To wait, is to stay in one place in expectation of something. Waiting is never easy in this day and age and I think it would be safe to say that we do it badly. It can inspire the worst behavior, whether it is in traffic, or shopping, shipping, or security lines at the airport. It can also inspire despair, waiting for justice, for assistance, for long awaited promises. We expect and often times demand immediate results. In doing so we lose the sacred element of expectation: faith, hope and love. What if we could use this season of light to relish waiting, to use the pensive moments we often hate to take a beat and just relish the expectation of what is to come, instead of giving into the fear it often inspires, i.e. the unworthiness that comes when we don’t get what we want, or think we deserve?
Waiting gives us an opportunity to exercise faith, to trust, regardless of our present circumstances, that the goodness we are waiting for will come. Waiting gives us a powerful opportunity to extend that same faith toward our brothers and sisters, often inspiring the same hope in them, which, in turn gets extended out to even more people. Most importantly, though, it brings a precious opportunity to reflect on what it is we are waiting for. In the the readings for the third Sunday of Advent, Jesus asks the people, regarding John the Baptist,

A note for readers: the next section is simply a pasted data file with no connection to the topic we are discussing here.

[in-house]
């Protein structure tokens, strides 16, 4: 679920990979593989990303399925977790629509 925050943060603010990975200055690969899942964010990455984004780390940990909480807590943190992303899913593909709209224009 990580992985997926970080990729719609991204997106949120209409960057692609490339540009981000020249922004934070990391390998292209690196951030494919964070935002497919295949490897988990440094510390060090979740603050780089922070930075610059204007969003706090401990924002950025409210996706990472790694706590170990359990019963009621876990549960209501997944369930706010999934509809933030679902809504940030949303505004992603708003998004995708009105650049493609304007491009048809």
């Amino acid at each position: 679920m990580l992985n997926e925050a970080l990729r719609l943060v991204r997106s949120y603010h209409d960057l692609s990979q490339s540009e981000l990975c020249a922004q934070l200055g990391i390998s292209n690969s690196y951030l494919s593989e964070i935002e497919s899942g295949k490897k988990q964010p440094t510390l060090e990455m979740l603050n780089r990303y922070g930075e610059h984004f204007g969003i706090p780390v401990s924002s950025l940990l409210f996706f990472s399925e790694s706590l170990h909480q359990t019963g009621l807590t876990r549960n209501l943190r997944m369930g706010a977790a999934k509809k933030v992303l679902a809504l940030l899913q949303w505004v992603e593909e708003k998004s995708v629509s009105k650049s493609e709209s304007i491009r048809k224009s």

What did you go out to the desert to see?
A reed swayed by the wind?
Then what did you go out to see?
Someone dressed in fine clothing?
Those who wear fine clothing are in royal palaces.
Then why did you go out? To see a prophet?
Yes, I tell you, and more than a prophet.
This is the one about whom it is written:
Behold, I am sending my messenger ahead of you;
he will prepare your way before you.
Amen, I say to you,
among those born of women
there has been none greater than John the Baptist;
yet the least in the kingdom of heaven is greater than he.
So, if all we celebrate this Advent is to become of any consequence at all, we must anticipate with hope, faith and love all that Jesus promised. He lived, died was resurrected so that we have, by his grace, that special place in the kingdom of heaven. If we could live in that space of anticipation, the world would become transformed. Let this truly become a season of goodwill toward all, in every moment of preparation for Christmas.